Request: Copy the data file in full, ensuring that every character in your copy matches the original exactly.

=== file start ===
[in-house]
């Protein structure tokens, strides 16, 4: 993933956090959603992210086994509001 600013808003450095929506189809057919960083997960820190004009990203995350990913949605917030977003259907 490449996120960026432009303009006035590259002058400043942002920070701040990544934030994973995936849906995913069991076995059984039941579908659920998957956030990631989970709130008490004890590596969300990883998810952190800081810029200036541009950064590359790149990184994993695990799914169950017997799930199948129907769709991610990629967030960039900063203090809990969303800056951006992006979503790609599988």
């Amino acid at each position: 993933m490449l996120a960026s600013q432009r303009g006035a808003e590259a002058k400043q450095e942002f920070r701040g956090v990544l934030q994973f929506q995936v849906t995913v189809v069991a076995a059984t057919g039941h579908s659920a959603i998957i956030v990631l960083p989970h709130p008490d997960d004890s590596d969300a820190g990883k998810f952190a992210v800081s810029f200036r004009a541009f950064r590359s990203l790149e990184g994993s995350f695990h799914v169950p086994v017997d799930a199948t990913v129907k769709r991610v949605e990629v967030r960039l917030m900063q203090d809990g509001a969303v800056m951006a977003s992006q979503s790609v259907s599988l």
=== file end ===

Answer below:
[in-house]
């Protein structure tokens, strides 16, 4: 993933956090959603992210086994509001 600013808003450095929506189809057919960083997960820190004009990203995350990913949605917030977003259907 490449996120960026432009303009006035590259002058400043942002920070701040990544934030994973995936849906995913069991076995059984039941579908659920998957956030990631989970709130008490004890590596969300990883998810952190800081810029200036541009950064590359790149990184994993695990799914169950017997799930199948129907769709991610990629967030960039900063203090809990969303800056951006992006979503790609599988």
């Amino acid at each position: 993933m490449l996120a960026s600013q432009r303009g006035a808003e590259a002058k400043q450095e942002f920070r701040g956090v990544l934030q994973f929506q995936v849906t995913v189809v069991a076995a059984t057919g039941h579908s659920a959603i998957i956030v990631l960083p989970h709130p008490d997960d004890s590596d969300a820190g990883k998810f952190a992210v800081s810029f200036r004009a541009f950064r590359s990203l790149e990184g994993s995350f695990h799914v169950p086994v017997d799930a199948t990913v129907k769709r991610v949605e990629v967030r960039l917030m900063q203090d809990g509001a969303v800056m951006a977003s992006q979503s790609v259907s599988l």